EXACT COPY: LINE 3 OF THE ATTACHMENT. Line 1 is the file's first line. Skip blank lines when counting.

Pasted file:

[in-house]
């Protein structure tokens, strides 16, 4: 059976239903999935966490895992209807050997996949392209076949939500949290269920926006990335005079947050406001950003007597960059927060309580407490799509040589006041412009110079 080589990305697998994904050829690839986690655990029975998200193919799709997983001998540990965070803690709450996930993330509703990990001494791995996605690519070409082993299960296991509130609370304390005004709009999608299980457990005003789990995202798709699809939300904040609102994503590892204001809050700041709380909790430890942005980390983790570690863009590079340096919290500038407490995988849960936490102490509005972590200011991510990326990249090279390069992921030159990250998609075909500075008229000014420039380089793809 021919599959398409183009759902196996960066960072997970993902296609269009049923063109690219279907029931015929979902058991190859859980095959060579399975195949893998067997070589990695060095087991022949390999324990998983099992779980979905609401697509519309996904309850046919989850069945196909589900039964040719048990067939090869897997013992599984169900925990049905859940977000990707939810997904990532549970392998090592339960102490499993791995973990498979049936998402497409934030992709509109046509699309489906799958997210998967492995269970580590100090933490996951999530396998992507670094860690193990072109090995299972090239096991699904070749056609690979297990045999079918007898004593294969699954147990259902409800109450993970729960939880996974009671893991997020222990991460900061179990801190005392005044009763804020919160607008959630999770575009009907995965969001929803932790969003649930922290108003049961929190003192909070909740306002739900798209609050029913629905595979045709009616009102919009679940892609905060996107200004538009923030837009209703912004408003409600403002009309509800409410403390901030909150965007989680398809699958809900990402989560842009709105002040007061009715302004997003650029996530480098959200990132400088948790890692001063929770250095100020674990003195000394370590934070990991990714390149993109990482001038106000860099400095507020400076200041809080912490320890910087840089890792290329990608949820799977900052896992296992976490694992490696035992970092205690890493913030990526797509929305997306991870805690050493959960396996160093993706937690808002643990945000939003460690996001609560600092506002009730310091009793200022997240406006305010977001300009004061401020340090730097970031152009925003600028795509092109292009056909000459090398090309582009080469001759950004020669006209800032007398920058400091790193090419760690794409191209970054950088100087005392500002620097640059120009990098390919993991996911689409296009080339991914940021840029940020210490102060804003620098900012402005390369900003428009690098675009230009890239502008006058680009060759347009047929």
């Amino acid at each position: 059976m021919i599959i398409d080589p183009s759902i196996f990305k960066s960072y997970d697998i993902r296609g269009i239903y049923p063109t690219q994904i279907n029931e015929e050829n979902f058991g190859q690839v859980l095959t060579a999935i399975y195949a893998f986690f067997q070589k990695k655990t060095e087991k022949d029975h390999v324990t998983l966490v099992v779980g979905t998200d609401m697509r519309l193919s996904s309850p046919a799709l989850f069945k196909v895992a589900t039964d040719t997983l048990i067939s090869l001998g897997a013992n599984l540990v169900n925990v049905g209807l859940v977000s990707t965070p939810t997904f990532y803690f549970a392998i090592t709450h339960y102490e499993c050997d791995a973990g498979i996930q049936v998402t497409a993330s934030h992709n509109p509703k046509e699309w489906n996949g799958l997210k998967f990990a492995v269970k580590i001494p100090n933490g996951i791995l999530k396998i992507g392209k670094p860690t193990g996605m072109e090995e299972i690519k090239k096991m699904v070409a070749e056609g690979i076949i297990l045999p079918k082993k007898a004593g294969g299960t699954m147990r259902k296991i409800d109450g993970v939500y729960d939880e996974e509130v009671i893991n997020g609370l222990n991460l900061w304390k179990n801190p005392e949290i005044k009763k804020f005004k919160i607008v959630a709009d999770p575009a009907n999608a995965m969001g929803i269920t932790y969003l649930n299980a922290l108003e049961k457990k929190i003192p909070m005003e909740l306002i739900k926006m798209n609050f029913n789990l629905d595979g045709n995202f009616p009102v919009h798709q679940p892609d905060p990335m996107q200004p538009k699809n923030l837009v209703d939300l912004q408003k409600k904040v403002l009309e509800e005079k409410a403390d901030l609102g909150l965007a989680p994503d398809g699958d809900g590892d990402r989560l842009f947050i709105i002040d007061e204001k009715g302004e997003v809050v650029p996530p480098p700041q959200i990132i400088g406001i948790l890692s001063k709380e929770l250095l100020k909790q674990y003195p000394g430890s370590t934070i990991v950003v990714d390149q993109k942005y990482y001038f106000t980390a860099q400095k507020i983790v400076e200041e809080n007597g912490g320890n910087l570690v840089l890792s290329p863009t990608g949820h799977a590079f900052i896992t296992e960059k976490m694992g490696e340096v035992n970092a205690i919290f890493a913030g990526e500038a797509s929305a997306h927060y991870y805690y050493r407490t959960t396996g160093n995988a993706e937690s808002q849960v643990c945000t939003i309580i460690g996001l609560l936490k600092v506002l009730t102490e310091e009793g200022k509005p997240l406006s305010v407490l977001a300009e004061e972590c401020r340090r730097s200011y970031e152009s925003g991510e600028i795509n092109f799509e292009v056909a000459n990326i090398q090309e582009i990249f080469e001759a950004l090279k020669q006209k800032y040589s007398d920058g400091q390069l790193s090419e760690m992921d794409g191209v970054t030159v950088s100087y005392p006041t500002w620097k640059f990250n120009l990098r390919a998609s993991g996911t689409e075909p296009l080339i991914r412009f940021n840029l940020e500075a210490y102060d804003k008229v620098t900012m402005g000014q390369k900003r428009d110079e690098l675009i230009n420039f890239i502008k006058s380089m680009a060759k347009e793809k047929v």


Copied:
């Amino acid at each position: 059976m021919i599959i398409d080589p183009s759902i196996f990305k960066s960072y997970d697998i993902r296609g269009i239903y049923p063109t690219q994904i279907n029931e015929e050829n979902f058991g190859q690839v859980l095959t060579a999935i399975y195949a893998f986690f067997q070589k990695k655990t060095e087991k022949d029975h390999v324990t998983l966490v099992v779980g979905t998200d609401m697509r519309l193919s996904s309850p046919a799709l989850f069945k196909v895992a589900t039964d040719t997983l048990i067939s090869l001998g897997a013992n599984l540990v169900n925990v049905g209807l859940v977000s990707t965070p939810t997904f990532y803690f549970a392998i090592t709450h339960y102490e499993c050997d791995a973990g498979i996930q049936v998402t497409a993330s934030h992709n509109p509703k046509e699309w489906n996949g799958l997210k998967f990990a492995v269970k580590i001494p100090n933490g996951i791995l999530k396998i992507g392209k670094p860690t193990g996605m072109e090995e299972i690519k090239k096991m699904v070409a070749e056609g690979i076949i297990l045999p079918k082993k007898a004593g294969g299960t699954m147990r259902k296991i409800d109450g993970v939500y729960d939880e996974e509130v009671i893991n997020g609370l222990n991460l900061w304390k179990n801190p005392e949290i005044k009763k804020f005004k919160i607008v959630a709009d999770p575009a009907n999608a995965m969001g929803i269920t932790y969003l649930n299980a922290l108003e049961k457990k929190i003192p909070m005003e909740l306002i739900k926006m798209n609050f029913n789990l629905d595979g045709n995202f009616p009102v919009h798709q679940p892609d905060p990335m996107q200004p538009k699809n923030l837009v209703d939300l912004q408003k409600k904040v403002l009309e509800e005079k409410a403390d901030l609102g909150l965007a989680p994503d398809g699958d809900g590892d990402r989560l842009f947050i709105i002040d007061e204001k009715g302004e997003v809050v650029p996530p480098p700041q959200i990132i400088g406001i948790l890692s001063k709380e929770l250095l100020k909790q674990y003195p000394g430890s370590t934070i990991v950003v990714d390149q993109k942005y990482y001038f106000t980390a860099q400095k507020i983790v400076e200041e809080n007597g912490g320890n910087l570690v840089l890792s290329p863009t990608g949820h799977a590079f900052i896992t296992e960059k976490m694992g490696e340096v035992n970092a205690i919290f890493a913030g990526e500038a797509s929305a997306h927060y991870y805690y050493r407490t959960t396996g160093n995988a993706e937690s808002q849960v643990c945000t939003i309580i460690g996001l609560l936490k600092v506002l009730t102490e310091e009793g200022k509005p997240l406006s305010v407490l977001a300009e004061e972590c401020r340090r730097s200011y970031e152009s925003g991510e600028i795509n092109f799509e292009v056909a000459n990326i090398q090309e582009i990249f080469e001759a950004l090279k020669q006209k800032y040589s007398d920058g400091q390069l790193s090419e760690m992921d794409g191209v970054t030159v950088s100087y005392p006041t500002w620097k640059f990250n120009l990098r390919a998609s993991g996911t689409e075909p296009l080339i991914r412009f940021n840029l940020e500075a210490y102060d804003k008229v620098t900012m402005g000014q390369k900003r428009d110079e690098l675009i230009n420039f890239i502008k006058s380089m680009a060759k347009e793809k047929v």